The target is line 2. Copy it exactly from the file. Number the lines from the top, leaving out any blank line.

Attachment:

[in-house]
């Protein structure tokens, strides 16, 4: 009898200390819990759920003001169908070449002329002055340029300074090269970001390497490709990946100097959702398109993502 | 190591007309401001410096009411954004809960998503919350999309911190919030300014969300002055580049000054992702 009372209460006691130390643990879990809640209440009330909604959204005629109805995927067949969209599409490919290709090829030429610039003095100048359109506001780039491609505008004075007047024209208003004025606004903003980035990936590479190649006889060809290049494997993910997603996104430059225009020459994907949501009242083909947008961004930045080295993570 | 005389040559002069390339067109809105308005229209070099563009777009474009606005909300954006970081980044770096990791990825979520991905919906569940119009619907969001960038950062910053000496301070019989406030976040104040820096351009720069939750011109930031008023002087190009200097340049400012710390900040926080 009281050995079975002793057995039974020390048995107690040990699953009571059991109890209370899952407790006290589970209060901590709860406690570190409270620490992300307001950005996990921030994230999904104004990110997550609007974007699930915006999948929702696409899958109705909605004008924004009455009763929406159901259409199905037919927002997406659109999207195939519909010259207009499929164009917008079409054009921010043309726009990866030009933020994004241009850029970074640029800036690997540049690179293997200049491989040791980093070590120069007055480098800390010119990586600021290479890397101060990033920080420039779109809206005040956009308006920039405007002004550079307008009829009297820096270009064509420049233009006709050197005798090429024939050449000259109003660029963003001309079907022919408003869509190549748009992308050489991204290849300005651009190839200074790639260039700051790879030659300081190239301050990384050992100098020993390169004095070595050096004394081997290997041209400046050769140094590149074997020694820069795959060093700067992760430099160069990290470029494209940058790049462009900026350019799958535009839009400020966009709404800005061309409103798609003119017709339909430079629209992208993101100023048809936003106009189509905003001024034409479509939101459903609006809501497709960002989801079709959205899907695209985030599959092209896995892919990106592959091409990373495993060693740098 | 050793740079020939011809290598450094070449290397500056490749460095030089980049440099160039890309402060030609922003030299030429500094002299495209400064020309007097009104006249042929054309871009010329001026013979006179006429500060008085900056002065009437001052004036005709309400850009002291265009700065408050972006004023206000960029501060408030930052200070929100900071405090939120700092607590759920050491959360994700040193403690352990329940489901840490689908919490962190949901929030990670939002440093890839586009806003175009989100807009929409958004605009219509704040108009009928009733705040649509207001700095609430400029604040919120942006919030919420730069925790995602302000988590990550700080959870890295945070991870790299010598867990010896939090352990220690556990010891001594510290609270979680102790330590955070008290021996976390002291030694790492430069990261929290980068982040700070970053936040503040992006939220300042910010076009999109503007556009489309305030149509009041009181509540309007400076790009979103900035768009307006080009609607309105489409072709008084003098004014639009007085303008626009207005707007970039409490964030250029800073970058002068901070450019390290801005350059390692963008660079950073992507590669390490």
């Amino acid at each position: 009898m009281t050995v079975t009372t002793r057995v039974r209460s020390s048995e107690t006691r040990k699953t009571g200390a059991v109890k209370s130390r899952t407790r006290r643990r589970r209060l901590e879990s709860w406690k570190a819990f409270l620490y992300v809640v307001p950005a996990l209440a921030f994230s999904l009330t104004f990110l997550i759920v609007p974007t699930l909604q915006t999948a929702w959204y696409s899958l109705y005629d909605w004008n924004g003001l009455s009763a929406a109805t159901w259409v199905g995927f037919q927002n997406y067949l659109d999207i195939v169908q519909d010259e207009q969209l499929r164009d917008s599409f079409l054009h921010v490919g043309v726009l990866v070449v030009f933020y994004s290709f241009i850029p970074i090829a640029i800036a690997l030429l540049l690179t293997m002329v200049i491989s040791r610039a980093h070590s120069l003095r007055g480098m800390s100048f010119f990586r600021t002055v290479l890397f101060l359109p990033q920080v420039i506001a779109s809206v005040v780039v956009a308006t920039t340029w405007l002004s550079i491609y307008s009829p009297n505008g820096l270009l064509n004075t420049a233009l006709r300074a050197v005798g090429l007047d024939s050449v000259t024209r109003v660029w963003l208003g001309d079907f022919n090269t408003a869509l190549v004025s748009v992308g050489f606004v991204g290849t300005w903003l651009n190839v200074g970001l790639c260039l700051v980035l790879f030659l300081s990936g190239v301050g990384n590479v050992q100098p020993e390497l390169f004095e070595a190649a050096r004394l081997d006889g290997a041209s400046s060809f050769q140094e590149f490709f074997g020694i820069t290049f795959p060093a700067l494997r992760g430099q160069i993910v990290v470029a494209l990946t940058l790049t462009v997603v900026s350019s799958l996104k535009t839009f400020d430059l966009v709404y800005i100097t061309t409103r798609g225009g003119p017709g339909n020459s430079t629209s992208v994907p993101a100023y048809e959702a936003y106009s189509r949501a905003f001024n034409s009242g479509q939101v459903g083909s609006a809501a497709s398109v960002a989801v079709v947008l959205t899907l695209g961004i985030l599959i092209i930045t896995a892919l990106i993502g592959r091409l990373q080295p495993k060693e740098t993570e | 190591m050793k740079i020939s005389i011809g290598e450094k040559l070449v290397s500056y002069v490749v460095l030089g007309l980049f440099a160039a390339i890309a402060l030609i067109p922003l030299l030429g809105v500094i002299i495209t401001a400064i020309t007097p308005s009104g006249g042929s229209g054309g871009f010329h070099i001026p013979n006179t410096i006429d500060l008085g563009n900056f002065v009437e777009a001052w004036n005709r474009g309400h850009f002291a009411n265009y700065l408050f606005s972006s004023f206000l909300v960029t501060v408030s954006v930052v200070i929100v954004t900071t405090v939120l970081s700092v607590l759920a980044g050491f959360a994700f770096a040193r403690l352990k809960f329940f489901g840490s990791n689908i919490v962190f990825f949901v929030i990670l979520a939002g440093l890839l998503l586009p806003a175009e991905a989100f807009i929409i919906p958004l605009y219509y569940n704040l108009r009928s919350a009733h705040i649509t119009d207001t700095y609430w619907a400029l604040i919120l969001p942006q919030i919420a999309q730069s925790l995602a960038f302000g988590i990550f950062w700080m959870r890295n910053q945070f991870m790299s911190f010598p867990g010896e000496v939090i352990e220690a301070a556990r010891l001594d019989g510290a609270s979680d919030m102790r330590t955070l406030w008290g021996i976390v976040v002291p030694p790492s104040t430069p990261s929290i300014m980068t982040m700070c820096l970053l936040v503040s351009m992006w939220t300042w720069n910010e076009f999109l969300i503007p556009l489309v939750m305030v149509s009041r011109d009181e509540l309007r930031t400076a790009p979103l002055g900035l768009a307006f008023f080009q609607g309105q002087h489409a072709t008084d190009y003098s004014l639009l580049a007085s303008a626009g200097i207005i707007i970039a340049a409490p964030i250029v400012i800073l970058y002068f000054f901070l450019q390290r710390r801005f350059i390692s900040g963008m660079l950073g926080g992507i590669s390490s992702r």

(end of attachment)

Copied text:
């Protein structure tokens, strides 16, 4: 009898200390819990759920003001169908070449002329002055340029300074090269970001390497490709990946100097959702398109993502 | 190591007309401001410096009411954004809960998503919350999309911190919030300014969300002055580049000054992702 009372209460006691130390643990879990809640209440009330909604959204005629109805995927067949969209599409490919290709090829030429610039003095100048359109506001780039491609505008004075007047024209208003004025606004903003980035990936590479190649006889060809290049494997993910997603996104430059225009020459994907949501009242083909947008961004930045080295993570 | 005389040559002069390339067109809105308005229209070099563009777009474009606005909300954006970081980044770096990791990825979520991905919906569940119009619907969001960038950062910053000496301070019989406030976040104040820096351009720069939750011109930031008023002087190009200097340049400012710390900040926080 009281050995079975002793057995039974020390048995107690040990699953009571059991109890209370899952407790006290589970209060901590709860406690570190409270620490992300307001950005996990921030994230999904104004990110997550609007974007699930915006999948929702696409899958109705909605004008924004009455009763929406159901259409199905037919927002997406659109999207195939519909010259207009499929164009917008079409054009921010043309726009990866030009933020994004241009850029970074640029800036690997540049690179293997200049491989040791980093070590120069007055480098800390010119990586600021290479890397101060990033920080420039779109809206005040956009308006920039405007002004550079307008009829009297820096270009064509420049233009006709050197005798090429024939050449000259109003660029963003001309079907022919408003869509190549748009992308050489991204290849300005651009190839200074790639260039700051790879030659300081190239301050990384050992100098020993390169004095070595050096004394081997290997041209400046050769140094590149074997020694820069795959060093700067992760430099160069990290470029494209940058790049462009900026350019799958535009839009400020966009709404800005061309409103798609003119017709339909430079629209992208993101100023048809936003106009189509905003001024034409479509939101459903609006809501497709960002989801079709959205899907695209985030599959092209896995892919990106592959091409990373495993060693740098 | 050793740079020939011809290598450094070449290397500056490749460095030089980049440099160039890309402060030609922003030299030429500094002299495209400064020309007097009104006249042929054309871009010329001026013979006179006429500060008085900056002065009437001052004036005709309400850009002291265009700065408050972006004023206000960029501060408030930052200070929100900071405090939120700092607590759920050491959360994700040193403690352990329940489901840490689908919490962190949901929030990670939002440093890839586009806003175009989100807009929409958004605009219509704040108009009928009733705040649509207001700095609430400029604040919120942006919030919420730069925790995602302000988590990550700080959870890295945070991870790299010598867990010896939090352990220690556990010891001594510290609270979680102790330590955070008290021996976390002291030694790492430069990261929290980068982040700070970053936040503040992006939220300042910010076009999109503007556009489309305030149509009041009181509540309007400076790009979103900035768009307006080009609607309105489409072709008084003098004014639009007085303008626009207005707007970039409490964030250029800073970058002068901070450019390290801005350059390692963008660079950073992507590669390490």